Here’s a poem that I wrote years ago. Enjoy!
Sitting in the coffee shop
Outside the window, a bus stop.
I sit and watch people waiting,
My actions for the day I’m contemplating.
It’s almost two thirty in the afternoon
The bus will be arriving very soon.
A shell explodes to my right
Dirt and blood spray in my sight.
There used to be men; now a shell hole.
Oh God, please save my soul
God, protect me with your heavenly shield
I am in Hell here on the battlefield
More shells rattle and strike in the distance
More men are wiped out of existence.
Coffee is spilled, a shattered mug on the floor
Waiters rush to clean and to get more.
I stared down at my own table
Standing up, I am not able.
I want to leave but am compelled to stay
It’s a typical occurrence in my day.
My sergeant yells to me to move on
Adrenalin takes me where my comrades have gone
Bodies strewn across the ground
Nightmarish slaughter is all around.
I dance around the fallen and the dead
While machine gun bullets fly past my head.
I trip and land amongst some corpses
Drawn to one face by cruel forces.
“Would you like some more coffee?”
The waiter smiles after asking me.
I wave him no and he walks away
He won’t ask me the rest of the day.
My mug is empty and at it I stare
A man bumps into me but I don’t care.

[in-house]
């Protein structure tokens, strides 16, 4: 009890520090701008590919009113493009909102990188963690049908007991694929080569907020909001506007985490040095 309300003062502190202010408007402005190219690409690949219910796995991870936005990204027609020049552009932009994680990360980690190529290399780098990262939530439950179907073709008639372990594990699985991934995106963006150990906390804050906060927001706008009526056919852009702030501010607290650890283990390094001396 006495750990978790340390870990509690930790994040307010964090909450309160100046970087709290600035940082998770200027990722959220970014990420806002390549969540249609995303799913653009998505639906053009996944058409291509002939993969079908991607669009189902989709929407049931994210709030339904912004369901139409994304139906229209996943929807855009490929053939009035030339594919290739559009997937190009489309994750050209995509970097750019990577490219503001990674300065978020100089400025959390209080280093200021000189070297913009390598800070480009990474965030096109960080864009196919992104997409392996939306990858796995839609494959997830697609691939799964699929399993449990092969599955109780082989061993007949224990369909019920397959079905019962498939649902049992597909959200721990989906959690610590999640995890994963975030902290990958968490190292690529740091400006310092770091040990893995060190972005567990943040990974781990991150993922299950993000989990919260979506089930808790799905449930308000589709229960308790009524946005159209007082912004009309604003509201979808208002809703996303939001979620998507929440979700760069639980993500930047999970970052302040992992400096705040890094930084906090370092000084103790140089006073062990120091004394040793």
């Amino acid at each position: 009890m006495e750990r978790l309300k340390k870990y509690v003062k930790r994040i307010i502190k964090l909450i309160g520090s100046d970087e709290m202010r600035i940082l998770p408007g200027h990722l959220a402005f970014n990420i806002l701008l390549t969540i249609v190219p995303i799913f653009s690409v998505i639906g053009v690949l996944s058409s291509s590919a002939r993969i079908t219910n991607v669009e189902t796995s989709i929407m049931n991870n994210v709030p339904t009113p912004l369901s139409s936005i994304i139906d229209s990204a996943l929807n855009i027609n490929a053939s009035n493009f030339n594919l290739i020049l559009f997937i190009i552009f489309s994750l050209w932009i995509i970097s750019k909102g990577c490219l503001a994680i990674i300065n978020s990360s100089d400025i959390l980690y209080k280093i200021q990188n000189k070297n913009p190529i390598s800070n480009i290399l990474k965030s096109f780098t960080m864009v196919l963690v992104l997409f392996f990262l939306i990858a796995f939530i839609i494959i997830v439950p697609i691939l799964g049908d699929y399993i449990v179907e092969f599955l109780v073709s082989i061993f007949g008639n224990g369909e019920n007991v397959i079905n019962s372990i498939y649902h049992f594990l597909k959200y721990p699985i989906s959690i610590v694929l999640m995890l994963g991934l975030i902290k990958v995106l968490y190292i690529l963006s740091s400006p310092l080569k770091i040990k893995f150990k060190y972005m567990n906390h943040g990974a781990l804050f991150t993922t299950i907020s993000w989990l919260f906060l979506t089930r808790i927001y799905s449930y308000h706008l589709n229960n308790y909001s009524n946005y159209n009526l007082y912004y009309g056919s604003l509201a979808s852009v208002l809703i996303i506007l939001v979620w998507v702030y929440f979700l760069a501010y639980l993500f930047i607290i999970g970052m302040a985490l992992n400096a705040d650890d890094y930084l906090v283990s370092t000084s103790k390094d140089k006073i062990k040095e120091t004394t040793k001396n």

My body exists here in this time
My mind is elsewhere where the devil has dined.
There is a calm look on my brother’s face
Despite his body torn in half at the waist.
His eyes forever open, staring up at the sky
His final thoughts never told before he died.
My sergeant grabs me and pulls me along.
Alive, and leaving my brother, both felt wrong.
With my sergeant, running at his side
Hoping this offensive will help turn the tide.
In the enemy’s trench, in killing mode
Firing my rifle and his head explodes.
I continue to add to the collection of death
I have the unwanted job of stealing their last breath.
The fighting is over, exhaustion sets in
To comprehend it all I don’t know where to begin.
I’m on the bus, on my way home
Memories still haunt me deep in my bones.
I cannot escape the images in my tortured head.
The faces from war: both the living and dead.